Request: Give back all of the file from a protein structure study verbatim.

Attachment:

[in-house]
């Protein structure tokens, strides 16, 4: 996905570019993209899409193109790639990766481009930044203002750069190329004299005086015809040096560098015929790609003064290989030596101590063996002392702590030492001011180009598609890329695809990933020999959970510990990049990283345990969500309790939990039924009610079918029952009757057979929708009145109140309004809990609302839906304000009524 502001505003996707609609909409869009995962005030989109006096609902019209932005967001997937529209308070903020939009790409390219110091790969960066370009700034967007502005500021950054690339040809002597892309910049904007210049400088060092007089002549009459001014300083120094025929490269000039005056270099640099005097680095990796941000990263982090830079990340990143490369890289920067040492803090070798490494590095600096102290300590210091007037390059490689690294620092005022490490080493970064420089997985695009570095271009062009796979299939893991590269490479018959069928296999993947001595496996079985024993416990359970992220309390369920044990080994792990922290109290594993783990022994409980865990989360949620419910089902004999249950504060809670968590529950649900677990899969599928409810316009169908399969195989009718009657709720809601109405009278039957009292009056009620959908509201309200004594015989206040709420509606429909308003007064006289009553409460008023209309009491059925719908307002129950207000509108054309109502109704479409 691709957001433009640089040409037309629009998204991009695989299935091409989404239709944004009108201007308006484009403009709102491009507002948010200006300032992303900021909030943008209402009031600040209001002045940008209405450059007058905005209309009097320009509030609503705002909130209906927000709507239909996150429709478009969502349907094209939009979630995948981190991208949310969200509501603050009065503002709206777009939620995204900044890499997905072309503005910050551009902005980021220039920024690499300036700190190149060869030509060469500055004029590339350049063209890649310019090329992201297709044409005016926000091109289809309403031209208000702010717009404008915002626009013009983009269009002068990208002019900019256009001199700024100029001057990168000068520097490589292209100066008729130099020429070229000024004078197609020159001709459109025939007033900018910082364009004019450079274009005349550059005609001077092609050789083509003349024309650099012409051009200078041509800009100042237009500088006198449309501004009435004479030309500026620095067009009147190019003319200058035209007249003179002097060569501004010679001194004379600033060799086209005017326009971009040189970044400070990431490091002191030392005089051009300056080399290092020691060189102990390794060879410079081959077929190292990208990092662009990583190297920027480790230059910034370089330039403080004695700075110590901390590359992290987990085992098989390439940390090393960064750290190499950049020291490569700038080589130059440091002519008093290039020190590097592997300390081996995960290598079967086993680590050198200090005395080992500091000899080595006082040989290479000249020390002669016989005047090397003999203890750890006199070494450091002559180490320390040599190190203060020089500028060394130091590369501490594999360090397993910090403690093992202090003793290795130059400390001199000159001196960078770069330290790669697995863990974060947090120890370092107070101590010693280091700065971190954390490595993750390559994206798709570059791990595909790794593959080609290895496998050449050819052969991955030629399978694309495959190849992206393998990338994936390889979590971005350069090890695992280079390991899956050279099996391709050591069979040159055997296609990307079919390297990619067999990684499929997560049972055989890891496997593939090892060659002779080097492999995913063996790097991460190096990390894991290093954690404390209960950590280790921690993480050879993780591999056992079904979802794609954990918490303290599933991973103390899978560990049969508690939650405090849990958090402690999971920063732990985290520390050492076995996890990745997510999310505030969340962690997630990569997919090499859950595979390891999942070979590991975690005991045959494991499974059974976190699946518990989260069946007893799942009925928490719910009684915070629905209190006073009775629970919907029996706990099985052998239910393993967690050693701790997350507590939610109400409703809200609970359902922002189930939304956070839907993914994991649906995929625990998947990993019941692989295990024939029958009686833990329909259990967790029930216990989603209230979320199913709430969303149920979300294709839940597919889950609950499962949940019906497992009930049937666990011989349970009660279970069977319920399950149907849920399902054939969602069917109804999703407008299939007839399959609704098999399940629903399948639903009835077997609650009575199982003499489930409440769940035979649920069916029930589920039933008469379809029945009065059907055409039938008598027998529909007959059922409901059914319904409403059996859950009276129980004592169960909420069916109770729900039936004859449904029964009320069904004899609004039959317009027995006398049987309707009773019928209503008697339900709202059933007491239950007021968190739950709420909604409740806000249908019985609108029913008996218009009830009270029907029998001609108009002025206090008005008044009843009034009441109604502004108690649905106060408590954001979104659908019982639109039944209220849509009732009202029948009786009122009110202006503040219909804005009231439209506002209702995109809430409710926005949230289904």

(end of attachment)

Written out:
[in-house]
């Protein structure tokens, strides 16, 4: 996905570019993209899409193109790639990766481009930044203002750069190329004299005086015809040096560098015929790609003064290989030596101590063996002392702590030492001011180009598609890329695809990933020999959970510990990049990283345990969500309790939990039924009610079918029952009757057979929708009145109140309004809990609302839906304000009524 502001505003996707609609909409869009995962005030989109006096609902019209932005967001997937529209308070903020939009790409390219110091790969960066370009700034967007502005500021950054690339040809002597892309910049904007210049400088060092007089002549009459001014300083120094025929490269000039005056270099640099005097680095990796941000990263982090830079990340990143490369890289920067040492803090070798490494590095600096102290300590210091007037390059490689690294620092005022490490080493970064420089997985695009570095271009062009796979299939893991590269490479018959069928296999993947001595496996079985024993416990359970992220309390369920044990080994792990922290109290594993783990022994409980865990989360949620419910089902004999249950504060809670968590529950649900677990899969599928409810316009169908399969195989009718009657709720809601109405009278039957009292009056009620959908509201309200004594015989206040709420509606429909308003007064006289009553409460008023209309009491059925719908307002129950207000509108054309109502109704479409 691709957001433009640089040409037309629009998204991009695989299935091409989404239709944004009108201007308006484009403009709102491009507002948010200006300032992303900021909030943008209402009031600040209001002045940008209405450059007058905005209309009097320009509030609503705002909130209906927000709507239909996150429709478009969502349907094209939009979630995948981190991208949310969200509501603050009065503002709206777009939620995204900044890499997905072309503005910050551009902005980021220039920024690499300036700190190149060869030509060469500055004029590339350049063209890649310019090329992201297709044409005016926000091109289809309403031209208000702010717009404008915002626009013009983009269009002068990208002019900019256009001199700024100029001057990168000068520097490589292209100066008729130099020429070229000024004078197609020159001709459109025939007033900018910082364009004019450079274009005349550059005609001077092609050789083509003349024309650099012409051009200078041509800009100042237009500088006198449309501004009435004479030309500026620095067009009147190019003319200058035209007249003179002097060569501004010679001194004379600033060799086209005017326009971009040189970044400070990431490091002191030392005089051009300056080399290092020691060189102990390794060879410079081959077929190292990208990092662009990583190297920027480790230059910034370089330039403080004695700075110590901390590359992290987990085992098989390439940390090393960064750290190499950049020291490569700038080589130059440091002519008093290039020190590097592997300390081996995960290598079967086993680590050198200090005395080992500091000899080595006082040989290479000249020390002669016989005047090397003999203890750890006199070494450091002559180490320390040599190190203060020089500028060394130091590369501490594999360090397993910090403690093992202090003793290795130059400390001199000159001196960078770069330290790669697995863990974060947090120890370092107070101590010693280091700065971190954390490595993750390559994206798709570059791990595909790794593959080609290895496998050449050819052969991955030629399978694309495959190849992206393998990338994936390889979590971005350069090890695992280079390991899956050279099996391709050591069979040159055997296609990307079919390297990619067999990684499929997560049972055989890891496997593939090892060659002779080097492999995913063996790097991460190096990390894991290093954690404390209960950590280790921690993480050879993780591999056992079904979802794609954990918490303290599933991973103390899978560990049969508690939650405090849990958090402690999971920063732990985290520390050492076995996890990745997510999310505030969340962690997630990569997919090499859950595979390891999942070979590991975690005991045959494991499974059974976190699946518990989260069946007893799942009925928490719910009684915070629905209190006073009775629970919907029996706990099985052998239910393993967690050693701790997350507590939610109400409703809200609970359902922002189930939304956070839907993914994991649906995929625990998947990993019941692989295990024939029958009686833990329909259990967790029930216990989603209230979320199913709430969303149920979300294709839940597919889950609950499962949940019906497992009930049937666990011989349970009660279970069977319920399950149907849920399902054939969602069917109804999703407008299939007839399959609704098999399940629903399948639903009835077997609650009575199982003499489930409440769940035979649920069916029930589920039933008469379809029945009065059907055409039938008598027998529909007959059922409901059914319904409403059996859950009276129980004592169960909420069916109770729900039936004859449904029964009320069904004899609004039959317009027995006398049987309707009773019928209503008697339900709202059933007491239950007021968190739950709420909604409740806000249908019985609108029913008996218009009830009270029907029998001609108009002025206090008005008044009843009034009441109604502004108690649905106060408590954001979104659908019982639109039944209220849509009732009202029948009786009122009110202006503040219909804005009231439209506002209702995109809430409710926005949230289904």